Recently, a US Federal Court ruled that placing polar bears on the endangered species list in 2008 was justified because it was based on the science available at the time and thus met the letter of the law. Yet the Polar Bear Specialist Group of the International Union for the Conservation of Nature (IUCN) has issued a report indicating that there was no change in the overall global polar bear population in the most recent four-year period. Nonetheless, a Federal Judge ruled that, even though the EPA's action was based on bad science, the misclasification was justified. As Dickens' put it in Oliver Twist: “If the law supposes that, the law is a ass — a idiot.”
Recently, the 3rd Nobel Laureate Symposium decided to hold a trial, charging humanity with ruining the planet. Based on the so called 9 Planetary Boundaries, a jury of 20 Nobel Laureates sat in judgment while “compelling evidence” was presented showing that “humanity may now be capable of radically altering the remarkable conditions for life on Earth.” The Planetary Boundaries approach was developed by 28 scientists, who estimated that three of the boundaries, climate change, the nitrogen cycle and biodiversity loss, have already been crossed and that several others are all ready in dangerous territory. We have all been charged with transgressing boundaries laid down by a group of scientists most people have never heard of, judged and found guilty by a gaggle of Nobel Prize winners, and been remanded to the UN for punishment. This sham trial does not represent justice but an attempt to place humanity in ecological bondage.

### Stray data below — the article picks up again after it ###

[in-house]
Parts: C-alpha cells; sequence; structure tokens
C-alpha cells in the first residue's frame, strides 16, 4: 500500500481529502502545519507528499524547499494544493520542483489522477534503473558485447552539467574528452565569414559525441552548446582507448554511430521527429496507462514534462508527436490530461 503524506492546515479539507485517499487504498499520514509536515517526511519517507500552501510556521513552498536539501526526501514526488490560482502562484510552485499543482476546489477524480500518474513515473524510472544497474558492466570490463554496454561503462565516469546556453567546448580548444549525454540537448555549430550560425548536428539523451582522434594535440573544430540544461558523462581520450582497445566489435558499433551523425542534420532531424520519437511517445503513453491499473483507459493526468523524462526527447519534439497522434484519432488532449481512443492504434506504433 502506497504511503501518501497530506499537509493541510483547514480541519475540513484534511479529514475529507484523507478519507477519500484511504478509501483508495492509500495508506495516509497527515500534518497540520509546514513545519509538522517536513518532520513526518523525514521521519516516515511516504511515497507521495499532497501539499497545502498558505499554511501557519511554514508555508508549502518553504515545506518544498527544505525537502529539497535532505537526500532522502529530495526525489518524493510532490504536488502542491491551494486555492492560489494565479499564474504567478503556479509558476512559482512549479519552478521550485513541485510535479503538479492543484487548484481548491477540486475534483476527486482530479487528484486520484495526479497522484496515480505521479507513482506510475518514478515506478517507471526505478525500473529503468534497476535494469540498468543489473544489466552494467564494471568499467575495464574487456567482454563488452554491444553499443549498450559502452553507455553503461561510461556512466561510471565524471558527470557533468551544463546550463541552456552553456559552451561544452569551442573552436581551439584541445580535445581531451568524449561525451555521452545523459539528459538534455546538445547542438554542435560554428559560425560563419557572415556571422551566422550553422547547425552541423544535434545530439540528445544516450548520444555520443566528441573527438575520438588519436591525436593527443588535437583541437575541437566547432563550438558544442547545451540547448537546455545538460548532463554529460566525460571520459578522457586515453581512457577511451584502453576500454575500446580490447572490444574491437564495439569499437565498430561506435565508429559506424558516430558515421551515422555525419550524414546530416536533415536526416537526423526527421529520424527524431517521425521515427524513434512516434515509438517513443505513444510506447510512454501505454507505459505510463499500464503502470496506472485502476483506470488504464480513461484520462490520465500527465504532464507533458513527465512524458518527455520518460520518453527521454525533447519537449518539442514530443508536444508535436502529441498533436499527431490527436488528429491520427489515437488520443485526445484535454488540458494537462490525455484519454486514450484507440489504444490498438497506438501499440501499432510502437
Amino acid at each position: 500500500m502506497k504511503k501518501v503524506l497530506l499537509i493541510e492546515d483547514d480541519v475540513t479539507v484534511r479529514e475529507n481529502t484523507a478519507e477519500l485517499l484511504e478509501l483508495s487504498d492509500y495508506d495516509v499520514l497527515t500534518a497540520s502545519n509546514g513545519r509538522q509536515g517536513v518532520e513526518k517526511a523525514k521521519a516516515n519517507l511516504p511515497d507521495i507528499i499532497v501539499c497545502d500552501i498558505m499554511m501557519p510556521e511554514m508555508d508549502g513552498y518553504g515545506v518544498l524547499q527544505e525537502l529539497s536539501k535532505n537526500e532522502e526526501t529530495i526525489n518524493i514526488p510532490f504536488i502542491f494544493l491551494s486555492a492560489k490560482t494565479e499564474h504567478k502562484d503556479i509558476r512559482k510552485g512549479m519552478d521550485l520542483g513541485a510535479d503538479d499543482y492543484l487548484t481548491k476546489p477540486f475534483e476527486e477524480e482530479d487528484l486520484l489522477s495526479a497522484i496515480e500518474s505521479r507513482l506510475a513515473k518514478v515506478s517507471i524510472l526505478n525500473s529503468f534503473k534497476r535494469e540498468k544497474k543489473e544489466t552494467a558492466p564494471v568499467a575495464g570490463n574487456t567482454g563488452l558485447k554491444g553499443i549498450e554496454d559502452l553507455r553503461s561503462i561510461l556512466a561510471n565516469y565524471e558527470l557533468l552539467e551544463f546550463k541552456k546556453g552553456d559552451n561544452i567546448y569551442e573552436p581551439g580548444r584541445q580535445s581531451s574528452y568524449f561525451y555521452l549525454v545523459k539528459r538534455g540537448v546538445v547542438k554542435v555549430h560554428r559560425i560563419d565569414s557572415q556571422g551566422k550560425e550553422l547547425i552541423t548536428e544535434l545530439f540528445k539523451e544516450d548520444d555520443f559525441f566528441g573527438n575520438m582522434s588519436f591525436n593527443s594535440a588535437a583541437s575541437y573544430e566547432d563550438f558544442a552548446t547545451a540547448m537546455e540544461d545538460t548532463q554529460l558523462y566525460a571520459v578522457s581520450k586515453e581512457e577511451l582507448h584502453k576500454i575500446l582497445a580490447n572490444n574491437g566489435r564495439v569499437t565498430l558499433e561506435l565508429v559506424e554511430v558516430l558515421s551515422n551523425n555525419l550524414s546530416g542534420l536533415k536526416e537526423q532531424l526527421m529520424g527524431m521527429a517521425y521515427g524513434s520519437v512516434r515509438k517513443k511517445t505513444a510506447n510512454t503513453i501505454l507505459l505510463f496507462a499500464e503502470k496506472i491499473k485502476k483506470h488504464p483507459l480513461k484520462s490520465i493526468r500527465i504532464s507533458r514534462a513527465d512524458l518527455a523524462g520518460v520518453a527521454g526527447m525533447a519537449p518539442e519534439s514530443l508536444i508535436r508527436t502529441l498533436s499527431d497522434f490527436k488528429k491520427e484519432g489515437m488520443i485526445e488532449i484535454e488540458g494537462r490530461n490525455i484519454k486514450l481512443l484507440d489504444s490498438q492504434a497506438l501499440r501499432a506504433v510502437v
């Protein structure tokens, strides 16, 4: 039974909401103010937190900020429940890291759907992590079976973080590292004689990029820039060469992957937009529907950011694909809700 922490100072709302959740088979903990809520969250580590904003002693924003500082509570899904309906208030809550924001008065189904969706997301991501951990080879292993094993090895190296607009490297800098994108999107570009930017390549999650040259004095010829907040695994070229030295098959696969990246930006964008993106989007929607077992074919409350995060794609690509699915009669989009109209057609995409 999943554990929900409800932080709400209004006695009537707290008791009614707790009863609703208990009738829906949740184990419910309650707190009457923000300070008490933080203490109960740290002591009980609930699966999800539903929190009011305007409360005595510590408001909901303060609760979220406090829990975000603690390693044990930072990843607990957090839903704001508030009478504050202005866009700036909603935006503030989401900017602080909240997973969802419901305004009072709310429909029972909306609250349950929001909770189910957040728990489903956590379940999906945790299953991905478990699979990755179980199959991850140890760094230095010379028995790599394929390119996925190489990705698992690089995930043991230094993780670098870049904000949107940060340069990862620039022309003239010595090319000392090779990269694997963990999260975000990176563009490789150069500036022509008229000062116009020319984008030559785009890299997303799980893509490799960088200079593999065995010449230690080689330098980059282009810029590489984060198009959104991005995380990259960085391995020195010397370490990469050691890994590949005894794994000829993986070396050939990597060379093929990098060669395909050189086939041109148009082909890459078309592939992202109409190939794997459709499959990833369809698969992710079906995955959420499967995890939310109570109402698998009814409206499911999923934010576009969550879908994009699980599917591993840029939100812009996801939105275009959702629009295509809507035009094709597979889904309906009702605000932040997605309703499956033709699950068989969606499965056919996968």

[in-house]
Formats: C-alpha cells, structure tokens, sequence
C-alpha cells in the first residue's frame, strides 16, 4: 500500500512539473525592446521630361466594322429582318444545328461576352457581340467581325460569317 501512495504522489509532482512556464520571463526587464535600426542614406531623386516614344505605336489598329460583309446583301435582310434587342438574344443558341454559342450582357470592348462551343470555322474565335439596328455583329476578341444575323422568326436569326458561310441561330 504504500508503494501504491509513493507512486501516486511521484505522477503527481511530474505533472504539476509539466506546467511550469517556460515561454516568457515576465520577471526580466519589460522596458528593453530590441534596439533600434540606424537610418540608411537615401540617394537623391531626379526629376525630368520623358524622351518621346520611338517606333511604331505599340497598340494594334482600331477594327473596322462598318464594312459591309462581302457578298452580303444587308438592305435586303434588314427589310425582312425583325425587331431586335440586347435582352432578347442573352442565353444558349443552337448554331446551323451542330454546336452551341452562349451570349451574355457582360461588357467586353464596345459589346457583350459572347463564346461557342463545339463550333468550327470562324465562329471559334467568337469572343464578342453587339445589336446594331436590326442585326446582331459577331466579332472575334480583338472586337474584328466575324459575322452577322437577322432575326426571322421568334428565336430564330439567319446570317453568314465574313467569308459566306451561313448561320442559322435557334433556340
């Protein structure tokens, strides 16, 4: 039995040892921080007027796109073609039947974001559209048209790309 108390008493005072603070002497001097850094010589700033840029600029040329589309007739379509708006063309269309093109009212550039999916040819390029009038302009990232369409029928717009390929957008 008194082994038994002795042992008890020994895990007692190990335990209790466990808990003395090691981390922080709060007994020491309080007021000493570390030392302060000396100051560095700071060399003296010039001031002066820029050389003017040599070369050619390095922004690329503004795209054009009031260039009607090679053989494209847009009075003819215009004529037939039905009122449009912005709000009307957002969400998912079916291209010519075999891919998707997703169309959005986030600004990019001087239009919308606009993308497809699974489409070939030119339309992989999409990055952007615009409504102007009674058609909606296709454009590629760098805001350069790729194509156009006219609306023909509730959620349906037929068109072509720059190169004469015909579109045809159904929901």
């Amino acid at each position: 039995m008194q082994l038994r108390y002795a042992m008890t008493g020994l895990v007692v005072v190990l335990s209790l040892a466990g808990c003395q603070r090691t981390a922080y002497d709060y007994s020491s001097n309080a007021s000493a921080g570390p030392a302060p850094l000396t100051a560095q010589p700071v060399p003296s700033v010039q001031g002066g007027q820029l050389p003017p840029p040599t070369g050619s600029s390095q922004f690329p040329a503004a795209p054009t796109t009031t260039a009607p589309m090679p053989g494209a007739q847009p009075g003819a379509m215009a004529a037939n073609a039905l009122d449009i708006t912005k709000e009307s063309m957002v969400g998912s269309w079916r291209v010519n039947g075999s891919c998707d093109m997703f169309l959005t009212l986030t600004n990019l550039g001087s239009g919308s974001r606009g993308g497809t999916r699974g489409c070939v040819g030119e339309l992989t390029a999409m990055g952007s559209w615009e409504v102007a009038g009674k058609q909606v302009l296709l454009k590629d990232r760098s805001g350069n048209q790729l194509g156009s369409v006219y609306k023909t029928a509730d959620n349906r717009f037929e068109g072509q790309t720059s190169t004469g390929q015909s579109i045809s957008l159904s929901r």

When night falls, many insects come out to feed, often on human food crops. Helping to turn back the pillaging insect hoards is an aerial armada of unsung and unloved heroes—bats. Bats are voracious predators of nocturnal insects, helping to control the populations of many crop and forest pests. Tragically, several migratory tree-dwelling species are being killed in unprecedented numbers by wind turbines across North America. Recent analysis presented in the journal Science suggests that reduced bat populations cause agricultural losses estimated at more than $3.7 billion/year and could rise as high as $53 billion/year if bats are driven to extinction. Oblivious to the carnage being caused by wind turbines, climate change alarmists and green political dupes have continued to push for rapid expansion of wind power. It is time to call a moratorium on wind park construction until a more realistic and less damaging policy can be formulated.
Precaution is now an established tenet of environmental governance, law, and public policy at the international, national and local levels. When it comes to pollution, toxic chemicals, genetically modified organisms, endangered species and climate change, the so called precautionary principle has become the guiding doctrine for timorous souls everywhere. But more than that, it is a codification of the idea that before anything new is allowed, it must be proven, beyond a shadow of a doubt, to cause no harm to anything in anyway, under any conditions, anywhere—period. It is “look before you leap” on steroids and a major legal weapon used by environmentalists and neo-Luddites everywhere to hamstring human progress. Raising angst to an art form, progress hating activists have managed to block needed energy and industrial expansion at a critical time in humanity's development.
There has been a resurgence of alarmist claims regarding the pending extinction of a majority of Earth's lifeforms due to human misdeeds—clearing rain forests, polluting the oceans and, of course, causing global warming. Perennial crank and misanthrope E. O. Wilson leads the parade of doomsayers, claiming that biodiversity is dropping and a sixth major extinction event is just around the corner. What evidence backs these claims? Why, computer model projections, naturally. The facts are researchers have identified 1.4 million animal species so far, and recently a pair of Brazilian researchers estimated that there are estimated 5.4 million yet-to-be-discovered animal species alone. The truth is, scientists have no idea how fast biodiversity is falling because they have no idea how many species there are on Earth. And the researchers put a price tag on finding out that is simply stunning.